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Derrick last won the day on January 11 2020

Derrick had the most liked content!

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About Derrick

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    TAC Wizard
  • Birthday 10/06/1971

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  1. Because the topic is so vast, the CAGED system often gets presented on a "need to know" basis.  This results in players learning CAGED concepts in a disjointed manner, not seeing the connections between the concepts and how they build on each other.

    There are smarter ways to absorb and integrate CAGED into your playing.  Here's the roadmap I'd recommend:

    • Stage 1 - Learn the octave shapes.  The FBW course assumes that you already know (1) the notes of the fretboard (at minimum the notes of the low E and A strings), and (2) the octave patterns.  If you haven't done this, I would make going through the Foundations of Fretboard Navigation course a priority.  Your objective is to be able to switch between the octave shapes with fluency at a decent speed (~80 bpm)
      • Tony doesn't say this explicitly, but the octave patterns follow the CAGED order.
        • The C shape has roots on strings 2 and 5, two frets apart.
        • The A shape has roots on strings 5 and 3, two frets apart.
        • The G shape has roots on strings 3, 6, and 1, three frets apart.
        • The E shape has roots on strings 6, 1, and 4, two frets apart.
        • The D shape has roots on strings 4 and 2, three frets apart.
        • For example, here are all of the "A" notes on the fretboard.
      • agedca_cad_animation.gif.89682f81017dee8c5b9219abc111b488.gif


    • Stage 2 - Learn the CAGED movable chord shapes.  (This is where the FBW course starts)
      • The work you put in so that you can change fluently between octave shapes will have immediate pay offs here.
      • Practice (1) changing between CAGED shapes, and (2) changing between CAGED shapes and open chord shapes
        • Prioritize the E and A shapes (the most commonly used).
        • Learn the minor CAGED chord shapes (EDCAG system,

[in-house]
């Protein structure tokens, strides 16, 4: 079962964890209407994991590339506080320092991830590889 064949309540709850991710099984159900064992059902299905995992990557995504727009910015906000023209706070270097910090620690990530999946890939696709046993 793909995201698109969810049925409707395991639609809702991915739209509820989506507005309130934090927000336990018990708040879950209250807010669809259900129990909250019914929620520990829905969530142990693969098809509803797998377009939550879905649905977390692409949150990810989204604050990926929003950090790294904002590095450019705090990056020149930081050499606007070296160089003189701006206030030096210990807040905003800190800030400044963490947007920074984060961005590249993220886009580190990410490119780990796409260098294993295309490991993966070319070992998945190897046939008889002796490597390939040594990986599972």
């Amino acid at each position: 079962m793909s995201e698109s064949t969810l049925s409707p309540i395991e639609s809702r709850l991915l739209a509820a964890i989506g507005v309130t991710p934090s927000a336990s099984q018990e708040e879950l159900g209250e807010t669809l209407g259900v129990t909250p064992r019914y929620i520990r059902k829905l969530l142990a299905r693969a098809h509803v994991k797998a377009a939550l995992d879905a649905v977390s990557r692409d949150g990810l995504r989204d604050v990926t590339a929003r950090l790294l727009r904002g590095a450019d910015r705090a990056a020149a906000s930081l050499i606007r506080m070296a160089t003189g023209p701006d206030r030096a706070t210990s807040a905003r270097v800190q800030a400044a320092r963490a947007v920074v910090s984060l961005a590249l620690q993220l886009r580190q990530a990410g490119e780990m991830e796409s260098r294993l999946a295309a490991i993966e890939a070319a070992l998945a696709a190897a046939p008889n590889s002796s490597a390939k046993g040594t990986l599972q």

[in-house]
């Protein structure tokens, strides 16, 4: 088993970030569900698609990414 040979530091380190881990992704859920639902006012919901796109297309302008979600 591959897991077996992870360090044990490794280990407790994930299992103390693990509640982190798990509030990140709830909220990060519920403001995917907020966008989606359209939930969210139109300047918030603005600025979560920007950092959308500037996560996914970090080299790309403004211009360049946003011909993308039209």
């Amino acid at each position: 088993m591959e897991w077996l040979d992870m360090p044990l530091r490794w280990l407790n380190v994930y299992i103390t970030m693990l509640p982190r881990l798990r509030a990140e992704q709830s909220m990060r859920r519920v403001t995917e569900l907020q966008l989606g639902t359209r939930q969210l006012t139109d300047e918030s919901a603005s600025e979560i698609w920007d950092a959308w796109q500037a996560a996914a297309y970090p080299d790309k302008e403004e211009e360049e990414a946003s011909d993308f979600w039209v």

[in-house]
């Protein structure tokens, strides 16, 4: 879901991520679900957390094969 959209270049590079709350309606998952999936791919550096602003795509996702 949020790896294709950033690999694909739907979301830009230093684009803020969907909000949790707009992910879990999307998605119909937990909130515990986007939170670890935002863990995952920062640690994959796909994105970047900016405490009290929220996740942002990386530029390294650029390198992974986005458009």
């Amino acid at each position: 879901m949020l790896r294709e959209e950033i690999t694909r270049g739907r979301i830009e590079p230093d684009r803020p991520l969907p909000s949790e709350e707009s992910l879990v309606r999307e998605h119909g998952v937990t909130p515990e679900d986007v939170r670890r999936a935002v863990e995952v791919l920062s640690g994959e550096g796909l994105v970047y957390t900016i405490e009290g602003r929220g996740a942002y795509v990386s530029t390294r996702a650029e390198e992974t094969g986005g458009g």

• Once you've mastered changing between the E and A shapes, you can move to Stage 3 (pentatonic shapes), but continue to practice transitioning between CAGED 


    • Stage 3 - Learn the five CAGED movable pentatonic scale shapes. These are briefly covered in the FBW course, but you'll need to look outside of TAC at this point for a more in-depth, structured approach to learning them. There is no magic bullet to mastering guitar, but the pentatonic scales get you 75% of the way there.  Put in the work and get them into your fingers!
      • Learn the minor pentatonic scales (EDGAC system) and major pentatonic scales (CAGED system). 
        • Learning the movable pentatonic shapes is the easiest way to improv your improv skills.  
          • Take each scale shape one at a time. Expect to spend at least 1-3 weeks on each shape
          • Start with the E movable scale shape.  Then add the adjacent scale shapes.
          • Master of the shapes isn't just doing them flawlessly ascending. You should be able to do them descending, skipping strings, etc.   
          • Highly recommended:
        • Practice scales in a musical context.  Use backing tracks you can find on YouTube (or even on streaming services like Apple Music).  I find backing tracks using apps like Chord Bank makes practicing them fun.  
      • Learn the diagonal patterns that connects the CAGED movable scale shapes.
      • Learn the modifications to the CAGED chord shapes and pentatonic scale shapes
        • Blues pentatonic scale
        • dominant and 7th chord CAGED shapes
        • full major and minor scales

    Most hobbyist guitarists will usually stop at Stage 3.  This represents about 6-12 months worth of sustained work.  This is plenty and enough knowledge to navigate the entire fretboard with confidence and ease.